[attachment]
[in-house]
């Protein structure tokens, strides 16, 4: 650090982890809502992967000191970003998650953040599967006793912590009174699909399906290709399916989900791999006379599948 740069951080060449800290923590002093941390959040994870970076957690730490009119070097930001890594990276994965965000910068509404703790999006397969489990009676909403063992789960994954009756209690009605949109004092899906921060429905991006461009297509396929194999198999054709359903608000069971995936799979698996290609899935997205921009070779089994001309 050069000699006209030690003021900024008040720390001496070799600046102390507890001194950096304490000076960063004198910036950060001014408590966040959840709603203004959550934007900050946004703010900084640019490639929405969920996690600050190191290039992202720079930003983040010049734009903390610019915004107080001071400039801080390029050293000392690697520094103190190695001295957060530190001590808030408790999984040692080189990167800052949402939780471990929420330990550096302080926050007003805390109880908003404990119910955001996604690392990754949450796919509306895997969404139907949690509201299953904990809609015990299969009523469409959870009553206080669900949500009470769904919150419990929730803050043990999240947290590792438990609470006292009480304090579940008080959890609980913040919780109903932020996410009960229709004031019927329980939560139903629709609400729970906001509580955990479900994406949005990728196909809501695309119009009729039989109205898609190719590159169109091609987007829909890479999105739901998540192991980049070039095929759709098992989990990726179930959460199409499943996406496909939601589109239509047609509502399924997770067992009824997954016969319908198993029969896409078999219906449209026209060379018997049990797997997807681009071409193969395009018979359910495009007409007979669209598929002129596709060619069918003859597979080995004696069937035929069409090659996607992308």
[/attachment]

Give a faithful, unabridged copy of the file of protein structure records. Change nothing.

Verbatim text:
[in-house]
């Protein structure tokens, strides 16, 4: 650090982890809502992967000191970003998650953040599967006793912590009174699909399906290709399916989900791999006379599948 740069951080060449800290923590002093941390959040994870970076957690730490009119070097930001890594990276994965965000910068509404703790999006397969489990009676909403063992789960994954009756209690009605949109004092899906921060429905991006461009297509396929194999198999054709359903608000069971995936799979698996290609899935997205921009070779089994001309 050069000699006209030690003021900024008040720390001496070799600046102390507890001194950096304490000076960063004198910036950060001014408590966040959840709603203004959550934007900050946004703010900084640019490639929405969920996690600050190191290039992202720079930003983040010049734009903390610019915004107080001071400039801080390029050293000392690697520094103190190695001295957060530190001590808030408790999984040692080189990167800052949402939780471990929420330990550096302080926050007003805390109880908003404990119910955001996604690392990754949450796919509306895997969404139907949690509201299953904990809609015990299969009523469409959870009553206080669900949500009470769904919150419990929730803050043990999240947290590792438990609470006292009480304090579940008080959890609980913040919780109903932020996410009960229709004031019927329980939560139903629709609400729970906001509580955990479900994406949005990728196909809501695309119009009729039989109205898609190719590159169109091609987007829909890479999105739901998540192991980049070039095929759709098992989990990726179930959460199409499943996406496909939601589109239509047609509502399924997770067992009824997954016969319908198993029969896409078999219906449209026209060379018997049990797997997807681009071409193969395009018979359910495009007409007979669209598929002129596709060619069918003859597979080995004696069937035929069409090659996607992308």